It’s no secret that New York is home to some of the most remarkable galleries and museums in the world. However, only the truly hip know that a handful of the city’s restaurants, with their head-turning collections, are also arts destinations in their own right. These dining establishments include both special occasion venues and casual venues that see the same customers day after day. Their cuisine is also outstanding, but aside from the food and wine lists, the art displayed on their walls alone is worth the trip. Here, our list:
Casa Lever, Midtown Manhattan A staple among media and hedge fund titans for energizing lunches and after-work drinks, this chic Milanese venue in the iconic Lever House building celebrated its 10th anniversary last year by introducing a collection of works by Damien Hirst in his mood. Among the six significant pieces by the noted British artist is Since the Majority of Me Rejects the Majority of You (2006) – a gloss paint image of butterflies on canvas hung in the restaurant’s private dining room. His famous 2-MERCAPTOPURINE is featured in the main dining room, as is another butterfly painting, Fun Lovin, from 2008.
Baccarat bar Don’t let the name fool you: the bar at this glitzy hotel is also the place to dine, whether it’s lobster salad for lunch or hand-rolled ravioli with white truffles for dinner. And it is here that renowned French curators, along with husband and wife Stéphanie and Frédéric Chambre, have assembled a one-of-a-kind art collection that spans various aesthetic movements since 1764, the year Baccarat was founded. Guests can admire museum-quality pieces during their meal, made by acclaimed artists like Slims Aaron, Robert Longo, Ellen von Unsworth, Joaquin Ferrer, Jean-Philippe Aubanel, Segui, Nan Goldin and Eduardo Arroyo.
Cafe Antonucci Owner and chef Francesco Antonucci doesn’t let the intimate size of his Italian restaurant stop him from showing more than 150 works from his personal collection, which line every inch of the walls, from the dining room and bar to the bathrooms. . Style wise, its parts are diverse; artist Christo, for example, once a client and acquaintance, presented Antonucci with a trio of black plates – each affixed with the chef’s famous ravioli. A painting of two alien-looking dogs is courtesy of American painter and street artist Kenny Sharf, while photographer Bert Stern is behind the images of Marilyn Monroe. Iranian visual artist Shirin Neshat and Italian architect and artist Gaetano Pesce also feature among Antonucci’s myriad works.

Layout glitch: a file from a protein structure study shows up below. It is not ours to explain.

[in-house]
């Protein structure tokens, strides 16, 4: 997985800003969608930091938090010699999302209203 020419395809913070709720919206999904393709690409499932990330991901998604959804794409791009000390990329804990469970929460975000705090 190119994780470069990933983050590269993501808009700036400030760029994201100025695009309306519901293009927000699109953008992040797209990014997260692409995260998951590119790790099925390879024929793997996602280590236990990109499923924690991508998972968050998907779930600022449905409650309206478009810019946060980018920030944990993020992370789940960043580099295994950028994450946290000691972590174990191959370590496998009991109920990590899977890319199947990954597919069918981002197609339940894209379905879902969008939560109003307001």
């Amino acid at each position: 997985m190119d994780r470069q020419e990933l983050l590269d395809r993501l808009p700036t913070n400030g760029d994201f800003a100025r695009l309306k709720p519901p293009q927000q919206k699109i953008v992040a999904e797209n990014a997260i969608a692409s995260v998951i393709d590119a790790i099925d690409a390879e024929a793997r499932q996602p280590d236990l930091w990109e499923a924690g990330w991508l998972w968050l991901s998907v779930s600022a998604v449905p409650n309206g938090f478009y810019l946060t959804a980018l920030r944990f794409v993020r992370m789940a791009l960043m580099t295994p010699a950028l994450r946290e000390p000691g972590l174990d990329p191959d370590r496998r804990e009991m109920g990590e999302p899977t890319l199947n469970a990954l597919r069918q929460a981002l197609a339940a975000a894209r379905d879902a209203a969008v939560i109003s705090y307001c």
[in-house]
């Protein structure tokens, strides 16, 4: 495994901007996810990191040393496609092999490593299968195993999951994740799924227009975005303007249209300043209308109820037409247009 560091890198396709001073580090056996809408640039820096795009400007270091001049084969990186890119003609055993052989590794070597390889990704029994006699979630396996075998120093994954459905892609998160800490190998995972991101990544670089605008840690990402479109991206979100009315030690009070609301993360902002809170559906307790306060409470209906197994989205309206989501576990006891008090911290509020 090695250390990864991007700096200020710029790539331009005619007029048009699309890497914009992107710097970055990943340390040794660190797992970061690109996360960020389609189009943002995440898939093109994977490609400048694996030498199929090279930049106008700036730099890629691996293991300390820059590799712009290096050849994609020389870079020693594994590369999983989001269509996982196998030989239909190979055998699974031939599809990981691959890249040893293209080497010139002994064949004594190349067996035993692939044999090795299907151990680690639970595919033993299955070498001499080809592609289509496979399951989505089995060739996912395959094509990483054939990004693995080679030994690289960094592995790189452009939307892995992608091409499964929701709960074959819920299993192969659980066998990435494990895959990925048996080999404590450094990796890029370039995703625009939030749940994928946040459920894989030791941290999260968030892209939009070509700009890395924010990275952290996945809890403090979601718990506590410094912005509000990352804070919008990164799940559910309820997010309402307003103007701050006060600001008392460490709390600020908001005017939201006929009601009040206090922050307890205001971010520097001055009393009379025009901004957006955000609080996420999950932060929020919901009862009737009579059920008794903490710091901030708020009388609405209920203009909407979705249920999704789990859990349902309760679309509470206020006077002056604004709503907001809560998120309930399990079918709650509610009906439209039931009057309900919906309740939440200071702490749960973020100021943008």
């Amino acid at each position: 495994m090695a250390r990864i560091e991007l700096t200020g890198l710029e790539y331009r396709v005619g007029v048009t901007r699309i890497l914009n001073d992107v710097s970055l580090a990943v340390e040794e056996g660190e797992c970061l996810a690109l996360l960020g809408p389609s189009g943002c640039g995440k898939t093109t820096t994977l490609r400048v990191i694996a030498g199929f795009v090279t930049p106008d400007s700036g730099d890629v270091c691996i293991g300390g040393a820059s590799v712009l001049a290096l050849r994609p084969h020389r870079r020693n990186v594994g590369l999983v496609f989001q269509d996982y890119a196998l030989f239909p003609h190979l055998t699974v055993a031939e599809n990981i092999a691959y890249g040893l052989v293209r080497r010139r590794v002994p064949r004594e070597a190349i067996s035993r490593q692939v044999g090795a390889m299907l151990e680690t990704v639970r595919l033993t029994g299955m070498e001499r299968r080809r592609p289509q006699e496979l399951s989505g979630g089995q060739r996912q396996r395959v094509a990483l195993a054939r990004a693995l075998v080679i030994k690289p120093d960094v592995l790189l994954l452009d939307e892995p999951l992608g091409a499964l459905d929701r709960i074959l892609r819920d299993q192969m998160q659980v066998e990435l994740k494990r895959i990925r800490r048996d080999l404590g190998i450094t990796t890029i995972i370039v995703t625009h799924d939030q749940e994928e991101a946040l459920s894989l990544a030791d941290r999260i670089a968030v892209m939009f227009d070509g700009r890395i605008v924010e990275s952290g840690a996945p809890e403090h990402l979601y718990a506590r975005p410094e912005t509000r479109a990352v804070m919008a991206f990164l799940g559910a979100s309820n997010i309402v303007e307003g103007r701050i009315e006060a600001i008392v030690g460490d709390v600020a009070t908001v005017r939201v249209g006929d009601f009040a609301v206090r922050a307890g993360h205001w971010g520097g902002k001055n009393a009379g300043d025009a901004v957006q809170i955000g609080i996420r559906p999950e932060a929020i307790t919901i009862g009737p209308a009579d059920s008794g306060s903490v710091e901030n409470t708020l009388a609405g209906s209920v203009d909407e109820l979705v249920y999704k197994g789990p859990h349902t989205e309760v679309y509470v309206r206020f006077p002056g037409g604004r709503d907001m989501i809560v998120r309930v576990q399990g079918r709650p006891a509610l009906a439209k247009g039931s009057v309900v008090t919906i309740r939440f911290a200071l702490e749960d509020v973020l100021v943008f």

Aquavit The temple of Nordic cuisine, two Michelin stars, pays tribute to women artists working with photography. Owner Hakan Swahn consulted the Skarstedt Gallery to choose each piece. Laurie Simmons is behind the photography of dolls in the kitchen, as well as the image of the iconic bottle of Aquavit displayed in the bar. Works by Louise Lawler hang in one of the private dining rooms while a black and white painting by Sue Williams decorates the other. Swahn also worked with PACE Gallery to select works by New York artist Josh Smith, including a colorful abstract painting displayed in front of the bar.
T-bar See and be seen The Upper East Side T Bar’s new American steakhouse is loyal to Roberto Dutesco, a Canadian-born Romanian artist with a distinct love for wild horses who has dedicated his career to capturing their beauty and raising awareness in the world. needed for their preservation. T Bar’s foray into the art world came in 2019, when owner Tony Fortunato met Dutesco through a friend and immediately fell in love with his work. In addition to several images of horses roaming freely in the wild, T Bar has several photographs of California’s Giant Poppies and Dutesco’s Birds of Paradise, which are cast as sun flares. Powerful indeed.
peak At The Peak, the new modern American restaurant on the 101st floor of 30 Hudson Yards, diners can have a hard time choosing what to pay the most attention to; is it the impressive views of the city, or is it the art? The property’s nine-room collection includes a structure mural by New York artist Malcom Hill and wall art by Margaret Boozer and Petr Weigl, to name a few. There is also a blue piece in mixed media on aluminum by British artist Jason Martin and a canvas by American artist Anthony Pearson.
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